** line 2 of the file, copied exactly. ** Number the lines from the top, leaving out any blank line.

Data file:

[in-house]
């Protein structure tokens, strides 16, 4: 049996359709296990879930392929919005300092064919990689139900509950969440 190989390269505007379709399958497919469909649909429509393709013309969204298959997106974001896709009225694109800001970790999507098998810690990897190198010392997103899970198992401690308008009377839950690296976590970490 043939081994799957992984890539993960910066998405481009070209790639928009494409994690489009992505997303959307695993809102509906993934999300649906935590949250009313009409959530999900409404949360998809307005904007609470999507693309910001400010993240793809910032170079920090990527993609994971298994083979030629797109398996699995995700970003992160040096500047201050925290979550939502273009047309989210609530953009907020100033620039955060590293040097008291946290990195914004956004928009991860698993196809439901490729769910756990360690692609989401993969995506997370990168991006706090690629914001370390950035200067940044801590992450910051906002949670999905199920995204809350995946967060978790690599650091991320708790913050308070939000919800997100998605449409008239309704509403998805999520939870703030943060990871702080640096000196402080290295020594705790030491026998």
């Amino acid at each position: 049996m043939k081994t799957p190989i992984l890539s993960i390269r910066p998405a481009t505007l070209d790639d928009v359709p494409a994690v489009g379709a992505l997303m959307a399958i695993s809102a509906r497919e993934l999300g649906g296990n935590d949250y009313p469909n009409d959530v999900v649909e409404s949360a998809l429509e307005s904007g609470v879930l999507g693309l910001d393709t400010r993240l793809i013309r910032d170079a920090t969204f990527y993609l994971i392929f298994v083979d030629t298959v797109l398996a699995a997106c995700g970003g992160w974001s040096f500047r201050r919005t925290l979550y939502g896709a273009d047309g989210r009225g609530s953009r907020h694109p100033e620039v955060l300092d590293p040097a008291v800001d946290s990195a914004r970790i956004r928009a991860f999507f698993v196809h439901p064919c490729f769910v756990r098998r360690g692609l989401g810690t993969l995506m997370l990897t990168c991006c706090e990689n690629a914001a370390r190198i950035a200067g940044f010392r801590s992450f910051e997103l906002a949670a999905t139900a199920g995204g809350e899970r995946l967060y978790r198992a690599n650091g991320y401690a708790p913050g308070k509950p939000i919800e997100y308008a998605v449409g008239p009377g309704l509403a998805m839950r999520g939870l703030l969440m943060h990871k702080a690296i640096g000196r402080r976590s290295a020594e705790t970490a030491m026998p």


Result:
């Protein structure tokens, strides 16, 4: 049996359709296990879930392929919005300092064919990689139900509950969440 190989390269505007379709399958497919469909649909429509393709013309969204298959997106974001896709009225694109800001970790999507098998810690990897190198010392997103899970198992401690308008009377839950690296976590970490 043939081994799957992984890539993960910066998405481009070209790639928009494409994690489009992505997303959307695993809102509906993934999300649906935590949250009313009409959530999900409404949360998809307005904007609470999507693309910001400010993240793809910032170079920090990527993609994971298994083979030629797109398996699995995700970003992160040096500047201050925290979550939502273009047309989210609530953009907020100033620039955060590293040097008291946290990195914004956004928009991860698993196809439901490729769910756990360690692609989401993969995506997370990168991006706090690629914001370390950035200067940044801590992450910051906002949670999905199920995204809350995946967060978790690599650091991320708790913050308070939000919800997100998605449409008239309704509403998805999520939870703030943060990871702080640096000196402080290295020594705790030491026998």